Learn to fuel the gymnast for optimal performance and longevity in the sport.
Learn how to fuel your gymnast so that you can avoid the top 3 major nutrition mistakes that keep most gymnasts stuck, struggling, and injured.
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Do gymnasts need to “eat clean” for optimal performance and health?
In short? No.
In fact, “clean eating” often will cause food issues, can cause underfueling, and overall cause a gymnast to struggle.
Gymnasts CAN experience food freedom and elite performance.
Food Freedom is:
-The ability to eat whatever, wherever, whenever
-The ability to sort through the “nutrition noise” and see food for what it is
-The ability to enjoy food without guilt/shame/anxiety
The diet does not have to be 100% “clean”. “Clean” implies that foods are “good or bad”, “clean or dirty”, and set you up for failure.
Clean is such an ambiguous term. What does this even mean?
The term “clean” is arbitrary and though it’s been around for awhile, it really took off wit Tocsa Reno’s articles in Oxygen magazine for bodybuilders. The premise is that you eat foods without any extra salt, fat, sugar and this alone will get you “lean”.
There is no definition of a “clean food”. To a vegan, animal foods are “dirty”. To a gymnast struggling with an eating disorder like orthorexia (will only eat “pure” foods with no added ingredients) they consider anything but plain fruit, vegetables, meat, starches, etc. as “dirty”. The paleo community considers grains, sugar, dairy, added salt, sugar, alcohol, and some vegetables as “dirty”. I could go on. For every food there is someone who says it is “good” and another that says it’s “bad”, “toxic”, or “dangerous”.
Focusing on “eating clean” overlooks so many important aspects to nutrition and health.
Why do I not recommend “clean eating”? Because most people will have behavioral issues like binging, starving/restricting when they are eating “too clean” or become fearful of foods which can lead to disordered eating behaviors. This black-and-white or what we term “dichotomous thinking” plays a big role in disordered eating and eating disorders.
I see parents of gymnasts and their gymnasts making these mistakes all the time. They are so concerned about if their food is “clean” or “anti-inflammatory” that overlook basic energy needs, protein requirements due to training, and proper performance nutrition implementation. And, there is so much stress, time, and energy that goes into planning and preparing meals that the athlete is not totally focused on doing her best in the gym or making sure she is recovering.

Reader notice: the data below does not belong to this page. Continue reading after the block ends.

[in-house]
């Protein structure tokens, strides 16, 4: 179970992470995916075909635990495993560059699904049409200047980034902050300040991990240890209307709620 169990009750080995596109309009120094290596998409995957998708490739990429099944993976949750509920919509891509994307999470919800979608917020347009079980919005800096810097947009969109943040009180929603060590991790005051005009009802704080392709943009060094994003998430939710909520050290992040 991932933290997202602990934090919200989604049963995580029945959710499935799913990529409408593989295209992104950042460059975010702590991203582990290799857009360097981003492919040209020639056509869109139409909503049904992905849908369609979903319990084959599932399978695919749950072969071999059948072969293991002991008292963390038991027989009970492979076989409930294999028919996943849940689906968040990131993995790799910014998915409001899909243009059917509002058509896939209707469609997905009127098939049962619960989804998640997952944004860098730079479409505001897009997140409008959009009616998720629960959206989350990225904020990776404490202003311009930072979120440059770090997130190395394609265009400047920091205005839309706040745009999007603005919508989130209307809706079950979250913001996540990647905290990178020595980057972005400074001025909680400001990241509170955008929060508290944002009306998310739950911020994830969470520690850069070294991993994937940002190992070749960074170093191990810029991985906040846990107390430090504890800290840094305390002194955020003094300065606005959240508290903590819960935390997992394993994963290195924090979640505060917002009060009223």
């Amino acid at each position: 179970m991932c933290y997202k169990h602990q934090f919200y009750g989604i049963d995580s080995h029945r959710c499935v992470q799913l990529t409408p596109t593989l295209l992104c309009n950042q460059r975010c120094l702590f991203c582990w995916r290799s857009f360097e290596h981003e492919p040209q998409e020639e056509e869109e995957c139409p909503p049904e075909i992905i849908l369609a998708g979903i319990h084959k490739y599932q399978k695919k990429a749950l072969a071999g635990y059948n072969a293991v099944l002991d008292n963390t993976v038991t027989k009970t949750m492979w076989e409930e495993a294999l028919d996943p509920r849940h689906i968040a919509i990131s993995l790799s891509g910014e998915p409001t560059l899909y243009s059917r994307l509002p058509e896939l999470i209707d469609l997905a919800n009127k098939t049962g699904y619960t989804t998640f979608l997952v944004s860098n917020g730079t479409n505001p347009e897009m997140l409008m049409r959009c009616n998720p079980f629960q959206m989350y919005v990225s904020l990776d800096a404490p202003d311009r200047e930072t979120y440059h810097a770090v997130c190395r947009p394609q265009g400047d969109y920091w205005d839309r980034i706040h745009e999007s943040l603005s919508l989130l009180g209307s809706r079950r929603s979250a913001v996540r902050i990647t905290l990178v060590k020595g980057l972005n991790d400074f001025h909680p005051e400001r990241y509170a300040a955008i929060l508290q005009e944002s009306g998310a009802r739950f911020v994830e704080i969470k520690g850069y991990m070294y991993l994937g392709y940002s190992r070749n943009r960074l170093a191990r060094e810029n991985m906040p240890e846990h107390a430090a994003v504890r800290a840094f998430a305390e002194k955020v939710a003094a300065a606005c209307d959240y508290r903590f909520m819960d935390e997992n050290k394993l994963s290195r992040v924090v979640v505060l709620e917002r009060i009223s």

It’s doesn’t matter how “clean” your diet is if you’re not adequately fueling for performance, recovery, growth, and development.
Does this mean I’m not saying you should eat a very nutrient dense diet full of high quality protein, colorful fruits and vegetables, anti-inflammatory fats, whole grains, and more? Of course not. But, food is more than just “fuel”.
If your athlete was given pizza the night before the meet and they refused the pizza because it was “bad” and just went to bed hungry, this is an issue. I know that some types of pizza may not be the best choice for pre-meet meal (like something super greasy/spicy that would cause indigestion and disrupt sleep), but if your gymnast would rather starve than be adequately fueled, their priorities are all wrong. I would rather have your athlete fueled for performance than not and risk sub-optimal performance and risk injury.
I used to recommend the 90/10 or 80/20 “rule” for implementing the “fun foods”, but I’ve stopped saying that as it is still a food rule. But, the point is that flexible eating can encompass both nutrient dense foods AND the “fun foods” or what I call “junk foods” (the objectively less nutritious, lower fiber, higher sugar/salt/fat foods that are often super delicious). Using the term “fun foods” or just calling the foods for what they are can buffer the negative connotation that can promote guilt and anxiety around these foods.
Yes, for the high level gymnast their diet should be mostly “whole foods”, i.e. high quality protein, nutrient dense fibrous grains and starches, fruits, vegetables, and healthy fats. After that, it is possible to fit in a few servings per day of “fun foods” especially as most still contain nutrition that can contribute to energy needs, etc. I never give specifics to “how many/much” fun foods are allowed because nutrition is about the averages. Some days we have just a cookie or some chocolate after lunch, other days there is a bigger dessert after dinner, say when it’s a birthday or celebration…or just because.
There is a lot of “magical thinking” when it comes to nutrition. Just because you eat a donut doesn’t mean those carbohydrates can’t be used for energy. There are no foods that cannot still be used by the body for energy, no matter how little nutrients (vitamins, minerals, etc) it contains.